Another option, rather than using an unheated garage is to dig a hole in an empty or out of the way spot in your garden.  Place the pot (with the plant in it) into the hole.  Make sure the lip of the pot is either slightly above the ground or even with the ground.  Place the soil around the pot so it is secure.  Since the pot is buried it will remain the same temperature as the surrounding soil.  While you probably won't need to water this plant you should check it occasionally as it may need some supplemental water.  In the spring pull the planted container out of the ground, clean it up and place it back in its normal spot.  Once the plant starts actively growing begin fertilizing.

Option three is to wait until fall and then transplant the plant into the soil.  Leave it there through the winter and then dig it up in spring and put it back in the pot, or leave it permanently in its new home.

The final option is a technique that northern gardeners who grow hybrid tea roses know well.  In very cold climates the only way to over-winter hybrid tea roses is to dig a trench, tip the plant over into the trench and then cover it with soil or mulch to protect it for the winter.  This method will also work with potted perennials and shrubs.  In the spring simply uncover the plant, sit the pot upright, clean it up as necessary and move it to its normal spot.  Once the plant starts actively growing begin fertilizing.

Here is your crib sheet for over-wintering perennials in pots:

1.  In order to over-winter a perennial or shrub in a pot outside it needs to be two zones hardier than the zone you live in.

2.  Perennials that are in your zone or one colder can be over-wintered in an unheated garage, buried in the ground, or transplanted.

3.  Perennials in pots will need water through the winter but should not be kept wet.

4.  Do not fertilize through the winter, when active growth begins in the spring start fertilizing the plant.

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Anonymous's picture
Anonymous Wed, 09/02/2015 - 7:53am

Hi, I just bought a dick clark rosa and I wonder how to protect it this winter it's a zone 5 and I live in a zone 3-4 (Québec Canada). All my perinials are in pots (impossible for me to dig (leg problems) What should I do to save it. Love this flower so much. Just putting the pot in the ground doesn't seem to be enough because cannot take a guess on how much snow we will get this year. Anything you could suggest I would be very grateful.

Stacey Hirvela's picture
Stacey Hirvela Fri, 09/11/2015 - 1:07pm

Do they sell "rose cones" near you? If so, I think that would be your best bet. These are insulated "hats" that completely cover your plant. Make sure that it goes all the way to the soil surface - you may even want to put a layer or two of bubble wrap around it for extra insulation. Wait until the plant is completely dormant - has lost all of its foliage naturally - before doing this, however. If you can move the container to a protected spot where it will be out of the direction of the harshest winds and coldest weather but still outdoors, that would be a good idea.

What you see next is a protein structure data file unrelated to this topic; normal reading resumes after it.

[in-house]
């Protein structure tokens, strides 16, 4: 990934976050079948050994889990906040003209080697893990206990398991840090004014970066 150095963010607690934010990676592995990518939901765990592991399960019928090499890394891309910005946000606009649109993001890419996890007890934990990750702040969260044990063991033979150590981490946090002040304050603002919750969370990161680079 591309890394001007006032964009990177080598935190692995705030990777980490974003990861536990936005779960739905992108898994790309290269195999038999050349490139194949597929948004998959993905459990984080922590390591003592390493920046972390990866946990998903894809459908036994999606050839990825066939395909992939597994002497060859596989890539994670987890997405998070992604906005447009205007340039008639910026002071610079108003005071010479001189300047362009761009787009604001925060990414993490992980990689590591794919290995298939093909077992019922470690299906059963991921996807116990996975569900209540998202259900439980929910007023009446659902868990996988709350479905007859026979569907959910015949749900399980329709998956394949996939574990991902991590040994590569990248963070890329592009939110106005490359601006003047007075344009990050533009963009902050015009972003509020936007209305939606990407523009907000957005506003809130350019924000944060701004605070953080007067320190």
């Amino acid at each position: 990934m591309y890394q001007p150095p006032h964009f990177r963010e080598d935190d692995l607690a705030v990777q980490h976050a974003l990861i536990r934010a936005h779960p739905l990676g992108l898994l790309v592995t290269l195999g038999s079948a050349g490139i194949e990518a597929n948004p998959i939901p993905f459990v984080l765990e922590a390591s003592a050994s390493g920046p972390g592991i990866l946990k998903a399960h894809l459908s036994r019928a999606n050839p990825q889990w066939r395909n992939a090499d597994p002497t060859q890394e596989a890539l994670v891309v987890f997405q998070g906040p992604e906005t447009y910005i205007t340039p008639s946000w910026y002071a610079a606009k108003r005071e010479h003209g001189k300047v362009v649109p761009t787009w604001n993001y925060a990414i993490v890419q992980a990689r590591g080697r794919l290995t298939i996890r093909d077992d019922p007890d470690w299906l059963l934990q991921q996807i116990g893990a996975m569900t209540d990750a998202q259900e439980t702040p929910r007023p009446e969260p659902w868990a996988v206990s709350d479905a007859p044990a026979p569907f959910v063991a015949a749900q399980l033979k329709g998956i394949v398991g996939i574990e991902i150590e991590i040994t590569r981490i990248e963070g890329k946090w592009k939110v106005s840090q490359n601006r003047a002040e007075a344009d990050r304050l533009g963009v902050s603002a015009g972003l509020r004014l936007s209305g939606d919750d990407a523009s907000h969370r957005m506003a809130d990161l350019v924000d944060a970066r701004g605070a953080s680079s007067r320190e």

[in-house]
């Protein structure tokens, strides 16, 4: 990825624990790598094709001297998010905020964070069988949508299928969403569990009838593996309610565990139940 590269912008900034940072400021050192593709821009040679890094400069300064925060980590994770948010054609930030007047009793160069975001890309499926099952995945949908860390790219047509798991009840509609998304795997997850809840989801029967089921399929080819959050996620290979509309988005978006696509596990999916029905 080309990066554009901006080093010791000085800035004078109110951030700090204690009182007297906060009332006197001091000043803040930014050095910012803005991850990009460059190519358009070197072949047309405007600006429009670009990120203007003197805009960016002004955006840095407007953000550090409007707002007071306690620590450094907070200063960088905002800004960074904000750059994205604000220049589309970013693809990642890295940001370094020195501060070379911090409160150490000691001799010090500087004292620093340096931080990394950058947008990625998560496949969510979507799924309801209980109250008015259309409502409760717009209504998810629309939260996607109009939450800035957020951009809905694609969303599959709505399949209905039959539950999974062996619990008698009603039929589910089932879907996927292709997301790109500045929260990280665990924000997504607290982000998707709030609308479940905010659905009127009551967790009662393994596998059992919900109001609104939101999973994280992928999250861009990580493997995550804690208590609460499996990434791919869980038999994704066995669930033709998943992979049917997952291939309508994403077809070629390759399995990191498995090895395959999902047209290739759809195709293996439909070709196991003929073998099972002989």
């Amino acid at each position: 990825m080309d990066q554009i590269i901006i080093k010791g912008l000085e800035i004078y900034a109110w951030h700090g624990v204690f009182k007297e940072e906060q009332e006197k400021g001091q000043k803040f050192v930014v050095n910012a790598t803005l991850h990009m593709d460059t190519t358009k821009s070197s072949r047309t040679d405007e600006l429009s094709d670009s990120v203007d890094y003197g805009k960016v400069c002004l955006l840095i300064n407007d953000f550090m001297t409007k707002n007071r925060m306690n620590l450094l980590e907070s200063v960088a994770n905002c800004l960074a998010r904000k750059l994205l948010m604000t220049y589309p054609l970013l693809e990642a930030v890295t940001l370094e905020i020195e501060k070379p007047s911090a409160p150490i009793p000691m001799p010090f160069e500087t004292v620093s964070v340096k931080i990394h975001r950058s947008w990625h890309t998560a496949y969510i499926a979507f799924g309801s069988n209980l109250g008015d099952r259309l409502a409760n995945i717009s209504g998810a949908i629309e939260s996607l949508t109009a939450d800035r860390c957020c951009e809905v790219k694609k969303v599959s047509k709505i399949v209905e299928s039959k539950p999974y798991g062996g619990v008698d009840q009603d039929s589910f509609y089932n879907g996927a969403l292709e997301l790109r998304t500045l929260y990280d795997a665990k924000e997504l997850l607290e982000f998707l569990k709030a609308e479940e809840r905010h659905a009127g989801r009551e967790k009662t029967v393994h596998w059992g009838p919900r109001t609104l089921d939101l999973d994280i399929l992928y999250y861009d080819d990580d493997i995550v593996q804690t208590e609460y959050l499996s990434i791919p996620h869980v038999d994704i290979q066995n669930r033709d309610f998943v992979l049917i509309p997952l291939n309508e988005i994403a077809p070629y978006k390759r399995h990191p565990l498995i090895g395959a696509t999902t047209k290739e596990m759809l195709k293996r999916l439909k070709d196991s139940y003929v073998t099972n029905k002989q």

Anonymous's picture
Anonymous Wed, 06/03/2015 - 8:54am

You can also overwinter vegetables. I have a jalapeno pepper bush that is maybe 8 years old? And numerous other pepper plants that I bring inside every year. Eventually, they go dormant (although some of the larger ones, like the jalapeno keep most of their foliage, and still produce a pepper or three inside)--for many, they APPEAR dead (leaves fall off, etc.). But they aren't. Come spring, they start to leaf out again. Trim back to the new growth, and wheel them out. Some plants work better than others (I've never had luck with Anaheims or Banana peppers...but Bell Peppers work well).

As for plants outside, I have a big pot on my deck for cilantro and one for chives. I harvest some, but let it self seed, and it's its own little ecosystem. Those don't come in at all.

Anonymous's picture
Anonymous Tue, 09/22/2015 - 8:39pm

I have 3 pepper plants that I over wintered last year in my basement under lights. The most I did was 5 seasons on a Jalapeno.

Anonymous's picture
Anonymous Wed, 05/27/2015 - 8:39pm

What happens if you sink the pot into the ground for the winter? Does the ground insulate the plant? Will the pot break?

Rick Schoellhorn's picture
Rick Schoellhorn Tue, 06/02/2015 - 8:59am

Hi there -

Sinking a pot in the ground will definitely help to insulate the pot and reduce freeze and thaw, but....
1. For ceramics pots - they will likely still break even sunk in the soil depending on the amount of freeze your garden goes through.
2. While they may be insulated, it is still harder for most plants to survive in a container than in the soil.
3. Make sure any containers get watered, as they will dry out faster than the soil around them.

So it can be helpful but it does not work miracles, the best thing to do is either plant all the your plants into the soil in late summer to give them time to establish before the first freezes, OR
Store containers in the garage or some other space that stays just at or above 35 degrees, again make sure plants stay watered, but not soggy through the winter.